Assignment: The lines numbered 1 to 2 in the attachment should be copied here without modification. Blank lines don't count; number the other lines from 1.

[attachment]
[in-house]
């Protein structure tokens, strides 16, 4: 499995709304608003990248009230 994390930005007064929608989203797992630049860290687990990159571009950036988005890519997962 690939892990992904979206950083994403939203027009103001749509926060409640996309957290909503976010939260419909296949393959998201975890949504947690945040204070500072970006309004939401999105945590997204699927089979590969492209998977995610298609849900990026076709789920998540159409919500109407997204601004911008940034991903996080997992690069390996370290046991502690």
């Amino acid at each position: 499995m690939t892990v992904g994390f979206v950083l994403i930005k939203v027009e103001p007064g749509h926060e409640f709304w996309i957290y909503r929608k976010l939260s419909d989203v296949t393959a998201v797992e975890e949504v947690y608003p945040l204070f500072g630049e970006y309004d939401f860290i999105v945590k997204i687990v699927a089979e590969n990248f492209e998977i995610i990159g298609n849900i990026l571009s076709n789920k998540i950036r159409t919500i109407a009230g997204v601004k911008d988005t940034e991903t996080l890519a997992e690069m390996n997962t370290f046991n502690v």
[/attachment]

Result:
[in-house]
């Protein structure tokens, strides 16, 4: 499995709304608003990248009230 994390930005007064929608989203797992630049860290687990990159571009950036988005890519997962 690939892990992904979206950083994403939203027009103001749509926060409640996309957290909503976010939260419909296949393959998201975890949504947690945040204070500072970006309004939401999105945590997204699927089979590969492209998977995610298609849900990026076709789920998540159409919500109407997204601004911008940034991903996080997992690069390996370290046991502690």